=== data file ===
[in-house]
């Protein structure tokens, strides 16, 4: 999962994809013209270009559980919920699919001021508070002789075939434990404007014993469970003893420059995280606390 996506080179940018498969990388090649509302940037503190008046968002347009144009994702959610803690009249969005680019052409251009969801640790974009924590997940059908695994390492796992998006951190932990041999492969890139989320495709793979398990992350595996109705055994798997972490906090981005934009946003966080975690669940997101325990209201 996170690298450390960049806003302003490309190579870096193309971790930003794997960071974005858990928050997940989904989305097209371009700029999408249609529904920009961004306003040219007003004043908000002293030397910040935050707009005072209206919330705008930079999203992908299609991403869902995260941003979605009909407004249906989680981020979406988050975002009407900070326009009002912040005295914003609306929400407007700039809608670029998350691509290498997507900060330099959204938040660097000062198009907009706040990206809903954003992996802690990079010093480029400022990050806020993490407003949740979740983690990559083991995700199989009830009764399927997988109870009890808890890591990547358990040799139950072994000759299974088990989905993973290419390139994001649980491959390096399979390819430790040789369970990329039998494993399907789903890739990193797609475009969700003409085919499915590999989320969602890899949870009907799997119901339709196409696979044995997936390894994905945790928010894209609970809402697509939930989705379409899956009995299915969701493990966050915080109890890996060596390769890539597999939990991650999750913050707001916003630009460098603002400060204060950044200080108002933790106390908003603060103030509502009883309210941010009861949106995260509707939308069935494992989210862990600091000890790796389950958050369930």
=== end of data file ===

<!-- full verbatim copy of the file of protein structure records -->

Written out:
[in-house]
């Protein structure tokens, strides 16, 4: 999962994809013209270009559980919920699919001021508070002789075939434990404007014993469970003893420059995280606390 996506080179940018498969990388090649509302940037503190008046968002347009144009994702959610803690009249969005680019052409251009969801640790974009924590997940059908695994390492796992998006951190932990041999492969890139989320495709793979398990992350595996109705055994798997972490906090981005934009946003966080975690669940997101325990209201 996170690298450390960049806003302003490309190579870096193309971790930003794997960071974005858990928050997940989904989305097209371009700029999408249609529904920009961004306003040219007003004043908000002293030397910040935050707009005072209206919330705008930079999203992908299609991403869902995260941003979605009909407004249906989680981020979406988050975002009407900070326009009002912040005295914003609306929400407007700039809608670029998350691509290498997507900060330099959204938040660097000062198009907009706040990206809903954003992996802690990079010093480029400022990050806020993490407003949740979740983690990559083991995700199989009830009764399927997988109870009890808890890591990547358990040799139950072994000759299974088990989905993973290419390139994001649980491959390096399979390819430790040789369970990329039998494993399907789903890739990193797609475009969700003409085919499915590999989320969602890899949870009907799997119901339709196409696979044995997936390894994905945790928010894209609970809402697509939930989705379409899956009995299915969701493990966050915080109890890996060596390769890539597999939990991650999750913050707001916003630009460098603002400060204060950044200080108002933790106390908003603060103030509502009883309210941010009861949106995260509707939308069935494992989210862990600091000890790796389950958050369930």